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  1. #1
    biked well well biked's Avatar
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    Questions about Suntour cartridge bearing hubs

    I'm wondering about something I'll probably have to deal with at some point in the future. I'm building up an early '80's touring bike, and it has Suntour hubs with cartridge bearings (40 spoke rear freewheel hub, 36 spoke front). For now, the hubs spin as smooth as silk, but I've never worked on cartridge bearing hubs before, and I'm wanting to know what I'm in for if and when the bearings go bad. The bike is nearly twenty-five years old, I've just bought it, and I have no reason to think the bearings have ever been replaced. Like I said, for now the bearings seem fine, so my thinking is that I'll probably just ride it and see what happens. It's a touring bike, but unfortunately I've got no immediate long tours planned, the bike will be ridden mostly for city riding and some longer road rides.

    The thing is, in looking at the available cartridge bearings in various catalogs, etc., I'm a little overwhelmed by the selection that's available. As far as the size of my bearings, they have an inside diameter of approx. 13mm, and an outside diameter of approx. 27mm. This was as close as I could get measuring with a metric ruler. In looking at the available bearings, it seems I may need to use calipers to get the precise dimensions, because the sizes are often listed in tenths of millimeters. And beyond the size, is there a certain type, brand, etc. that I'll need? There does appear to be some text and numbers on the plastic seals on my bearings, but it's not legible. Also, is it possible to carefully remove the plastic seal with something like the corner of a razor blade and simply flush the old grease out and re-grease the bearings, and then pop the seal back in? If that's possible, I could easily service the bearings with the cartridges still in the hubs.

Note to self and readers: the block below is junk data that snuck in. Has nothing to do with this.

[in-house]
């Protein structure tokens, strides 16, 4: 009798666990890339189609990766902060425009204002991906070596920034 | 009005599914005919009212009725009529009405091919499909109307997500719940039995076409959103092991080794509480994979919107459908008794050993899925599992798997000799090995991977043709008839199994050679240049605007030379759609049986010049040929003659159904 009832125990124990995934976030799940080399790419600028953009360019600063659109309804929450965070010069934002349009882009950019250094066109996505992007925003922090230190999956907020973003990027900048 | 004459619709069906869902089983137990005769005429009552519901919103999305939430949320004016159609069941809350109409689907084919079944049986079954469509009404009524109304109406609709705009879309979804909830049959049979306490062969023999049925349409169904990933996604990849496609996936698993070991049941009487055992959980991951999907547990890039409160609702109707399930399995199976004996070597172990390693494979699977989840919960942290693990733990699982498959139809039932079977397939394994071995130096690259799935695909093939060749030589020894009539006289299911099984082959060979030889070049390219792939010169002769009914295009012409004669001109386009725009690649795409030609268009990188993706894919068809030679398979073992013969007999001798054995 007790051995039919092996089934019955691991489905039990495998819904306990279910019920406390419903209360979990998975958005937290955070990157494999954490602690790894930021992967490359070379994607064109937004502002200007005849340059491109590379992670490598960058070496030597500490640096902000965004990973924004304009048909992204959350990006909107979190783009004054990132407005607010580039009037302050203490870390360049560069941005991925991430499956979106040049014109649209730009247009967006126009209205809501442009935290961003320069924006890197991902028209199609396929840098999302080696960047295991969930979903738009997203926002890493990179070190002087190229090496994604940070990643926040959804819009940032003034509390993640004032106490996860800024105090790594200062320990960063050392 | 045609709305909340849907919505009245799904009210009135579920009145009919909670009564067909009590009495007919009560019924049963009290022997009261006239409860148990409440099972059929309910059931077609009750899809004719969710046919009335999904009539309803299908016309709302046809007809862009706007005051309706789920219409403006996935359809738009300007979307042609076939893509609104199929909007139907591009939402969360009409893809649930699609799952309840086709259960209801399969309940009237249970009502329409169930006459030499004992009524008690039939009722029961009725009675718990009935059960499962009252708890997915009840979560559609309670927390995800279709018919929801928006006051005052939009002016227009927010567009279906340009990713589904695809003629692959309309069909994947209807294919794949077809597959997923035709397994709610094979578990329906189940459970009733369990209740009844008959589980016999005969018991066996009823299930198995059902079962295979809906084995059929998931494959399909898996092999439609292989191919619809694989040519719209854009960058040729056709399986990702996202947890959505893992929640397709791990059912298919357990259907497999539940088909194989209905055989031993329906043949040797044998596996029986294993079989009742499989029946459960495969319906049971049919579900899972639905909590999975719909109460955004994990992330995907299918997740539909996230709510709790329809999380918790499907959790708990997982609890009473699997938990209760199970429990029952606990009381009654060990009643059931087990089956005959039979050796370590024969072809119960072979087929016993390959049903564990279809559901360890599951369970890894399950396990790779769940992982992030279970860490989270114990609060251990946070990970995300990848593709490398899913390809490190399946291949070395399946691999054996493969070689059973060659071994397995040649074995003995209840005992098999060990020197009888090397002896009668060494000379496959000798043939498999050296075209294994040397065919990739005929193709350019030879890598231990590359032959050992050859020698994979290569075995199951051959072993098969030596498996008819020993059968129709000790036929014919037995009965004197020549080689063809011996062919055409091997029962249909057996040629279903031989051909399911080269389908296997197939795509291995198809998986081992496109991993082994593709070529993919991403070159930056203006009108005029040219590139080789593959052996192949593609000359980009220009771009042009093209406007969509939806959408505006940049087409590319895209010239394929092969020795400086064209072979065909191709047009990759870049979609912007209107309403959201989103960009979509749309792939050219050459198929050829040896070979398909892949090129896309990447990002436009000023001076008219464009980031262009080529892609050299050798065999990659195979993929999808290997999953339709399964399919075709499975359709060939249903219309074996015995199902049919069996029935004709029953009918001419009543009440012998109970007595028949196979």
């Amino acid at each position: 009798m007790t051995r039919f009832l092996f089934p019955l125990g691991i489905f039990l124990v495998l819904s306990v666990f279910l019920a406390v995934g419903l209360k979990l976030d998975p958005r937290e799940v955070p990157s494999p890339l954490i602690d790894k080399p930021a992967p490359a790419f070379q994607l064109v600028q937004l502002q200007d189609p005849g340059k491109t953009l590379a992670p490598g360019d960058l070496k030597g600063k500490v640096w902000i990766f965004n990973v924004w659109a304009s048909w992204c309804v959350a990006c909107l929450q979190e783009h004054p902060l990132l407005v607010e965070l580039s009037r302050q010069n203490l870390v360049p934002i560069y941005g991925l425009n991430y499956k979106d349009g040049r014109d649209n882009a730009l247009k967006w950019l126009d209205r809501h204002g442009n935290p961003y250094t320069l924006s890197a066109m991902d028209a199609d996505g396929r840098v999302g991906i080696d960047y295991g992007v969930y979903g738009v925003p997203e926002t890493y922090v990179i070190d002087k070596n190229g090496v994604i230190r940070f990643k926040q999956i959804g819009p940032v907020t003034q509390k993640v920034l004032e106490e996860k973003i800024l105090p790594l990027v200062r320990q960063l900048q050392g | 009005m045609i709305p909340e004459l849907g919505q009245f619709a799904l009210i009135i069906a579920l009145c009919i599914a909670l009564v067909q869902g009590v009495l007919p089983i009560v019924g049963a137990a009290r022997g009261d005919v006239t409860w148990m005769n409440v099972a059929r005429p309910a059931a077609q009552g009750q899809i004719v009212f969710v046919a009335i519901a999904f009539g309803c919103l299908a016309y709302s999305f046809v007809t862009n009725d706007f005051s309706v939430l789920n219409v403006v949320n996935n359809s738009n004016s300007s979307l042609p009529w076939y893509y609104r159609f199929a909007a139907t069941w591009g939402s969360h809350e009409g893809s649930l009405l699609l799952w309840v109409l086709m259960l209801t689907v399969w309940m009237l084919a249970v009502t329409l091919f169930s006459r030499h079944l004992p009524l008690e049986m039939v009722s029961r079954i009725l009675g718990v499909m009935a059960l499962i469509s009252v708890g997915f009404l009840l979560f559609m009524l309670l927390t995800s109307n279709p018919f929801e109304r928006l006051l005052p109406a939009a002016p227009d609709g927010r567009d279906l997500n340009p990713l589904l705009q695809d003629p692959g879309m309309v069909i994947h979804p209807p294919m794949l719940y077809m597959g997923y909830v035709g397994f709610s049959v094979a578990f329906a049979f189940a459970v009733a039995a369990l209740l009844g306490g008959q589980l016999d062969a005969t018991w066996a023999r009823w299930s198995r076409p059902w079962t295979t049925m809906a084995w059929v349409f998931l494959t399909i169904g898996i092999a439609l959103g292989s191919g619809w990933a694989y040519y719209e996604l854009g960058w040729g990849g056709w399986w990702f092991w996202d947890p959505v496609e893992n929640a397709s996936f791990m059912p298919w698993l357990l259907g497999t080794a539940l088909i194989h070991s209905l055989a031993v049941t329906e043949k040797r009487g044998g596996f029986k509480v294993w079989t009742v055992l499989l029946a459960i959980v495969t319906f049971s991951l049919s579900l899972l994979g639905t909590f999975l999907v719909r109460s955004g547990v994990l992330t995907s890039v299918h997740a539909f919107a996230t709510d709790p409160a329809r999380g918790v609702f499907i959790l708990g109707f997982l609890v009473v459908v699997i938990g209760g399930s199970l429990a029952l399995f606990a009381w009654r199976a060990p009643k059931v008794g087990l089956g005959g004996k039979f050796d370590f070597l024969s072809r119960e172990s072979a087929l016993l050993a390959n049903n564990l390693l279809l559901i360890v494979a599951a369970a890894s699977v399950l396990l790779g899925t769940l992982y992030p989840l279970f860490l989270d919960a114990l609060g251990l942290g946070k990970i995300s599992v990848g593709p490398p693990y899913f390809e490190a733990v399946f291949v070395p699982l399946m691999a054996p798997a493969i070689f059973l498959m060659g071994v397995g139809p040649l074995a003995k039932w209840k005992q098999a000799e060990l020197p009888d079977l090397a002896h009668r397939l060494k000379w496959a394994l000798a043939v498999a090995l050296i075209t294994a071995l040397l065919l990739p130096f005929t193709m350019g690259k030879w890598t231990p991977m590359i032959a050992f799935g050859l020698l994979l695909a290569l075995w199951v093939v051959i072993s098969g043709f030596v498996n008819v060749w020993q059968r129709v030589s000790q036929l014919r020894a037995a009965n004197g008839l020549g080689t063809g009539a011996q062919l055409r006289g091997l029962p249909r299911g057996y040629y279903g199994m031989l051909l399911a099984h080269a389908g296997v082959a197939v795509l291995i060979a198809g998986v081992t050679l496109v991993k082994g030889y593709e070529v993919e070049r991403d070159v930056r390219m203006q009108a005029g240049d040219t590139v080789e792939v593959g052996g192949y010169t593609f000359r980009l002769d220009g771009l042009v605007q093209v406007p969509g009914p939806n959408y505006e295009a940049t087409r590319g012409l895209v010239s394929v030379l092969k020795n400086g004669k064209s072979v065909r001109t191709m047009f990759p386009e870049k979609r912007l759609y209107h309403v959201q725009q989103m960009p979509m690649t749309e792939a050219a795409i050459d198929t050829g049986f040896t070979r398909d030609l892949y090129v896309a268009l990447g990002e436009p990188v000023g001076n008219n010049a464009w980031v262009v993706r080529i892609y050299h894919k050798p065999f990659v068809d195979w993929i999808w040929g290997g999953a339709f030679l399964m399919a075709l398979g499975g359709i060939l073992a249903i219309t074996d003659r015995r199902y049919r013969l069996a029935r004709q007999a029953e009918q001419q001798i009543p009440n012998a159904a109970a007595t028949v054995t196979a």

And the other thing is how to get the cartridges out of the hubs if I have to replace them. I've removed oil seals from automotive axle housings with a seal puller, which works more or less like a larger version of a cartridge bearing puller. Do I need to get one of the bearing puller tools, or is there another way to pull the cartridges out? It seems that a properly sized socket could be used to tap new cartridges into place, so I'm not too worried about that part of it.

    Any help is greatly appreciated-
    Last edited by well biked; 10-27-06 at 01:29 PM.

  2. #2
    Senior Member kgatwork's Avatar
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    You need a special tool to remove the bearings and I believe the bearing are standard size (ie you could pick them up at bike store or industrial supply store.)

  3. #3
    Senior Member nick burns's Avatar
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    You can use a nail longer than the width of the hub to remove the bearing. Place the nail head-first into the hub, resting it against the inner surface of the bearing. Tap on the point of the nail with a hammer, moving the nailhead periodically around the bearing.
    Replacements can be found at loosescrews.com.

  4. #4
    rebmeM roineS JanMM's Avatar
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    I had a set of wheels built up in the 80's with Suntour Sprint (?) cartridge bearing hubs. Didn't ride them enough to need to service them.....but, they had the same internals as some Specialized sealed bearing hubs I previously had on another bike. I replaced bearings on one hub (with simple tools from Specialized). Method above (Nick Burns) sounds about the same.

  5. #5
    Mad bike riding scientist cyccommute's Avatar
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    Quote Originally Posted by kgatwork
    You need a special tool to remove the bearings and I believe the bearing are standard size (ie you could pick them up at bike store or industrial supply store.)
    The tool you need for removal is here
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  6. #6
    rebmeM roineS JanMM's Avatar